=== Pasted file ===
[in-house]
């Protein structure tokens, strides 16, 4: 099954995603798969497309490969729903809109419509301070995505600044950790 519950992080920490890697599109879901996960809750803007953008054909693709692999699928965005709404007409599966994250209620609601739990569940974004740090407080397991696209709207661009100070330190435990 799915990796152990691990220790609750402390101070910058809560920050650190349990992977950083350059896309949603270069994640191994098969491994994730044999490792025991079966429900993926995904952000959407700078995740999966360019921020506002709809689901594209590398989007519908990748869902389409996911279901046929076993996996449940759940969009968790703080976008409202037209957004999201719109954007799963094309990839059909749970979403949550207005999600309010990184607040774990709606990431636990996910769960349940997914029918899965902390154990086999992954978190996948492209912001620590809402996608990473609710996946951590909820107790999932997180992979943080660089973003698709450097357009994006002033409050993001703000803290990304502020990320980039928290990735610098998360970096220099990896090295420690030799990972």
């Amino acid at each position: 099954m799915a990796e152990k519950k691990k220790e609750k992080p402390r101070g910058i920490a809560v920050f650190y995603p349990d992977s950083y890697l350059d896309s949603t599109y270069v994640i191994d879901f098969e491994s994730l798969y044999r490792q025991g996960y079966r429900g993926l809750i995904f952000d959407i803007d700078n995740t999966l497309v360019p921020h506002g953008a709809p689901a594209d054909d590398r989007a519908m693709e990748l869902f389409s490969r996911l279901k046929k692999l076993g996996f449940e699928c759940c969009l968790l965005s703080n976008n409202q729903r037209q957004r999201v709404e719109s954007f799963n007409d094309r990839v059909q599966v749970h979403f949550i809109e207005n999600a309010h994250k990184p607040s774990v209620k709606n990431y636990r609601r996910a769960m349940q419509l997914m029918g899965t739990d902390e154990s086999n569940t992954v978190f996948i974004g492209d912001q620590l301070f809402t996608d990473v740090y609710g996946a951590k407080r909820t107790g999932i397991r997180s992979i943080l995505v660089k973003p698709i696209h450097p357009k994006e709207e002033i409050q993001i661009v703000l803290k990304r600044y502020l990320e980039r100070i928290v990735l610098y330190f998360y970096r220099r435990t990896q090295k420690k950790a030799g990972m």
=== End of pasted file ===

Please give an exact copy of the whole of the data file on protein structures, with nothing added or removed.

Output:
[in-house]
């Protein structure tokens, strides 16, 4: 099954995603798969497309490969729903809109419509301070995505600044950790 519950992080920490890697599109879901996960809750803007953008054909693709692999699928965005709404007409599966994250209620609601739990569940974004740090407080397991696209709207661009100070330190435990 799915990796152990691990220790609750402390101070910058809560920050650190349990992977950083350059896309949603270069994640191994098969491994994730044999490792025991079966429900993926995904952000959407700078995740999966360019921020506002709809689901594209590398989007519908990748869902389409996911279901046929076993996996449940759940969009968790703080976008409202037209957004999201719109954007799963094309990839059909749970979403949550207005999600309010990184607040774990709606990431636990996910769960349940997914029918899965902390154990086999992954978190996948492209912001620590809402996608990473609710996946951590909820107790999932997180992979943080660089973003698709450097357009994006002033409050993001703000803290990304502020990320980039928290990735610098998360970096220099990896090295420690030799990972």
């Amino acid at each position: 099954m799915a990796e152990k519950k691990k220790e609750k992080p402390r101070g910058i920490a809560v920050f650190y995603p349990d992977s950083y890697l350059d896309s949603t599109y270069v994640i191994d879901f098969e491994s994730l798969y044999r490792q025991g996960y079966r429900g993926l809750i995904f952000d959407i803007d700078n995740t999966l497309v360019p921020h506002g953008a709809p689901a594209d054909d590398r989007a519908m693709e990748l869902f389409s490969r996911l279901k046929k692999l076993g996996f449940e699928c759940c969009l968790l965005s703080n976008n409202q729903r037209q957004r999201v709404e719109s954007f799963n007409d094309r990839v059909q599966v749970h979403f949550i809109e207005n999600a309010h994250k990184p607040s774990v209620k709606n990431y636990r609601r996910a769960m349940q419509l997914m029918g899965t739990d902390e154990s086999n569940t992954v978190f996948i974004g492209d912001q620590l301070f809402t996608d990473v740090y609710g996946a951590k407080r909820t107790g999932i397991r997180s992979i943080l995505v660089k973003p698709i696209h450097p357009k994006e709207e002033i409050q993001i661009v703000l803290k990304r600044y502020l990320e980039r100070i928290v990735l610098y330190f998360y970096r220099r435990t990896q090295k420690k950790a030799g990972m």